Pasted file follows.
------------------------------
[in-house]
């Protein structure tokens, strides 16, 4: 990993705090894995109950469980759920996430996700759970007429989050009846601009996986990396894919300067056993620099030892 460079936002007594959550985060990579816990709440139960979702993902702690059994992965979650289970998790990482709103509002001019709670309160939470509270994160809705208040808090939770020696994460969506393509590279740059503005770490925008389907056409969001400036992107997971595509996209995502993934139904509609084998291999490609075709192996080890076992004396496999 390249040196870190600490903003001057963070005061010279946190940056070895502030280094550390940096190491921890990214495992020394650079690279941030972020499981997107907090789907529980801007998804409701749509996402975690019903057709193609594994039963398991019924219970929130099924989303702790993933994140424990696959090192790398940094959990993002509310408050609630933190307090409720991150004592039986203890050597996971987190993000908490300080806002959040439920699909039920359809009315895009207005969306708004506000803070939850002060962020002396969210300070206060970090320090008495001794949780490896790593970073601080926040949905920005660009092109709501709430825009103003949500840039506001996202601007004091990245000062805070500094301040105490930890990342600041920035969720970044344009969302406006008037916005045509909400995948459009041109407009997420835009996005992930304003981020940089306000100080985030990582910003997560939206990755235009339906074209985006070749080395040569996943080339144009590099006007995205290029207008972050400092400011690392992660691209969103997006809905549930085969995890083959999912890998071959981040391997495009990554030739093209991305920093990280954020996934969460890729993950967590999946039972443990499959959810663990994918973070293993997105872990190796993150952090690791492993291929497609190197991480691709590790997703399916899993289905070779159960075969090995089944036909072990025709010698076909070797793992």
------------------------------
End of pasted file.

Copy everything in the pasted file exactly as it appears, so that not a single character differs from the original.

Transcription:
[in-house]
């Protein structure tokens, strides 16, 4: 990993705090894995109950469980759920996430996700759970007429989050009846601009996986990396894919300067056993620099030892 460079936002007594959550985060990579816990709440139960979702993902702690059994992965979650289970998790990482709103509002001019709670309160939470509270994160809705208040808090939770020696994460969506393509590279740059503005770490925008389907056409969001400036992107997971595509996209995502993934139904509609084998291999490609075709192996080890076992004396496999 390249040196870190600490903003001057963070005061010279946190940056070895502030280094550390940096190491921890990214495992020394650079690279941030972020499981997107907090789907529980801007998804409701749509996402975690019903057709193609594994039963398991019924219970929130099924989303702790993933994140424990696959090192790398940094959990993002509310408050609630933190307090409720991150004592039986203890050597996971987190993000908490300080806002959040439920699909039920359809009315895009207005969306708004506000803070939850002060962020002396969210300070206060970090320090008495001794949780490896790593970073601080926040949905920005660009092109709501709430825009103003949500840039506001996202601007004091990245000062805070500094301040105490930890990342600041920035969720970044344009969302406006008037916005045509909400995948459009041109407009997420835009996005992930304003981020940089306000100080985030990582910003997560939206990755235009339906074209985006070749080395040569996943080339144009590099006007995205290029207008972050400092400011690392992660691209969103997006809905549930085969995890083959999912890998071959981040391997495009990554030739093209991305920093990280954020996934969460890729993950967590999946039972443990499959959810663990994918973070293993997105872990190796993150952090690791492993291929497609190197991480691709590790997703399916899993289905070779159960075969090995089944036909072990025709010698076909070797793992």